Interning at the OECD: Béatrice Rutayisire

When I began my legal education, I largely thought that I was leaving behind my past professional experience in human resources (HR) and corporate management. Before law school, my varied interests and involvement in my school co-op program led me to work in numerous corporate management functions such as the business management division of HR at Canada Revenue Agency, strategic planning and procurement at PSPC, and the diplomatic relocation and protocol section of management at the Embassy of Canada in Washington, D.C. These professional experiences helped me develop a deeper understanding and interest in the administration of law and policy, particularly in public institutions.

Consequently, I was pleasantly surprised when I came across the posting for the OECD Legal internship in the Human Resource Management (HRM) division which offered the opportunity to work on projects linked to the strategic orientations of the Secretary-General and to support the corporate functions of the Organisation.

Beatrice Rutayisire sitting at her at-home workstation.
Beatrice Rutayisire sitting at her at-home workstation.
Headquartered in Paris, the Organisation for Economic Co-operation and Development (OECD) is a highly influential international organisation on the global stage. It is comprised of 38 member-countries as well as specialized directorates staffed by industry experts who produce valuable research on topics of economic and social progress in order to advance better policy and shape international best practices. Accordingly, the OECD HRM Service is responsible for attracting and recruiting the best talent from around the world to fulfill this mandate, in addition to developing robust policy and legal frameworks to enable staff to excel in their roles.

Given the OECD’s mission and my experience in HR, I was keen to develop further experience in an international context and learn more about the legal dimensions of HR and governance in international organisations. In addition, I welcomed the opportunity to work in a bilingual pluralist environment, much like the transsystemic approach I’ve become accustomed to in the law program at McGill.

In fact, my McGill legal training provided me with a strong academic background to assist with the varied tasks I was assigned in support of the HR Legal and Policy function. Among other things, I was tasked with supporting the renewal of the OECD ethics framework, preparing communications for staff to inform them of updates to the legal and policy framework, reviewing staff requests for conflicts of interest, drafting and advising on personnel employment contracts, and reviewing benchmark studies on best practices amongst similar international organisations.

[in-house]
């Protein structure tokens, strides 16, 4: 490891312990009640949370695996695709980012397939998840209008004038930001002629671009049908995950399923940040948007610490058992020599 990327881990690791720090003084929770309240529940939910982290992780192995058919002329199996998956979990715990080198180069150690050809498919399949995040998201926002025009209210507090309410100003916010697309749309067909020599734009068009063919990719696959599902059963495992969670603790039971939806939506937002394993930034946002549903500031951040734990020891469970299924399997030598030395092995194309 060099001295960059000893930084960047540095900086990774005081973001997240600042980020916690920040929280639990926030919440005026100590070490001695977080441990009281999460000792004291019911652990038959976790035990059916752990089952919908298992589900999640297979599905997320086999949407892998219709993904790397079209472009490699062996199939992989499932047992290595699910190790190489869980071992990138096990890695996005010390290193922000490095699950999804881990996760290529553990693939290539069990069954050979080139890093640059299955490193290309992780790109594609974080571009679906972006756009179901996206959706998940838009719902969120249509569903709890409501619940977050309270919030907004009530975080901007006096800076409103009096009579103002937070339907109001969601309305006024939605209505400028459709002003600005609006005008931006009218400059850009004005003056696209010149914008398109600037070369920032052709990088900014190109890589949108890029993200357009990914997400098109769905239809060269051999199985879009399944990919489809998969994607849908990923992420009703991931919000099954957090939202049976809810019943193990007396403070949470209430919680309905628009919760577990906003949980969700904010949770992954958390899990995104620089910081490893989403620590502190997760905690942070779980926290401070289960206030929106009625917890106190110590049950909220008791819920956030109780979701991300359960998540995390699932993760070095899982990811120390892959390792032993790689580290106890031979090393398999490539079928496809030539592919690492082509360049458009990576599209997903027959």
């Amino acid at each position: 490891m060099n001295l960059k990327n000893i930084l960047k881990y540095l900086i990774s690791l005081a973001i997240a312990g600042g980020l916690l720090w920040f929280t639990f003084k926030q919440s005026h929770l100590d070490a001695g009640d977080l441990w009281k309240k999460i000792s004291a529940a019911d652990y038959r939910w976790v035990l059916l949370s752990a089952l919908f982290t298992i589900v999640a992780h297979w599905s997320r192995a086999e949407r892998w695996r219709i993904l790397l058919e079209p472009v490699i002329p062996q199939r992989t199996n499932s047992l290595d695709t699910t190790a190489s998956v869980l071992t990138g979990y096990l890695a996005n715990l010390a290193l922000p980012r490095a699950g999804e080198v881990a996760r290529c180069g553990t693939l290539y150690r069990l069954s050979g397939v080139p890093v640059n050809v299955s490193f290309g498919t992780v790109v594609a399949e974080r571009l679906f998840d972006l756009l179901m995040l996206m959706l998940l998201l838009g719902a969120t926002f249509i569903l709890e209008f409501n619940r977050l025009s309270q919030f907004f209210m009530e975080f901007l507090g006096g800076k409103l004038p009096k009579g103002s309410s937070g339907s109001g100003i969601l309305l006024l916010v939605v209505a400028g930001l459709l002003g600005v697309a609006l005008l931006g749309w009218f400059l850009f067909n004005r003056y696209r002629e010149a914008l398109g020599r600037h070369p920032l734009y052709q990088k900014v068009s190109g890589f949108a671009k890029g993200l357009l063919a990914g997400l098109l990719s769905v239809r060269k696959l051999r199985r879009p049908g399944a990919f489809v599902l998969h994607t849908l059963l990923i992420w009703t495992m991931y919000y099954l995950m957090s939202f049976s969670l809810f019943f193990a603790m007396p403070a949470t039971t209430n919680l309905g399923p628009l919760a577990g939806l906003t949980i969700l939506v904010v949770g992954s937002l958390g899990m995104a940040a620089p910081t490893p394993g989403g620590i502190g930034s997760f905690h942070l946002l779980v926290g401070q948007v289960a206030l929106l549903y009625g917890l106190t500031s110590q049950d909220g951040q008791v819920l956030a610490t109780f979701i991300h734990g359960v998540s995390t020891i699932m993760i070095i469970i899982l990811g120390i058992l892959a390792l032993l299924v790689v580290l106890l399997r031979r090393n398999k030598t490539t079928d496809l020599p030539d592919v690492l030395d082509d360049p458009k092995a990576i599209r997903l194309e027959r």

A key project that I worked on during my internship was the largescale revision and update of the OECD Harassment and Conflict Prevention policy that was adopted this summer after two years of revision. This was of particular interest to me as the policy sought to provide a more robust framework for addressing workplace harassment, sexual harassment, and other inappropriate behaviours. Through the use of benchmark studies, international administrative case law, and organizational best practices, my team rewrote and developed a comprehensive new policy that will guide staff and management in the reporting, investigation and resolution of harassment claims going forward. Although I joined HRM near the end of the project, there was plenty to do as I quickly learnt the policy’s history in order to prepare briefing materials for consultations with important internal stakeholders. In the end, I was fortunate to witness the culmination of those efforts when the revised policy was adopted by the Secretary-General with overwhelming institutional support.

The OECD headquarters in Paris
Chateau de La Muette at OECD Headquarters in Paris, France. I had saved my desktop background as this so I could replicate a virtual “walk-in” to the building every time I logged on.
In all, the internship was a rewarding experience, despite the challenges of working remotely and from a different time zone. Though there were inevitable difficulties that arose from being remote, my team (and staff groups like the Intern Circle) ensured that I was still integrated into the Organisation and had regular opportunities to meet with others. The online format pushed me to adopt a more flexible workstyle and be more proactive in networking with others to make the most of my experience. Moreover, the broad scope of the Organisation and the frequent events and newsletters allowed me to learn more about various issues in international law and policy that I hope to uncover more as I progress in my legal education.

My internship experience would not have been possible without the generous scholarship offered by the McGill Faculty of Arts and the Internship Offices Network. Though the OECD offers interns a monthly stipend, it would not have been enough to cover all of my living expenses or compare to a full-time wage. For that reason, I am grateful for the additional financial support that allowed me to benefit fully from the OECD internship programme and offer my sincere thanks to McGill for the opportunity!


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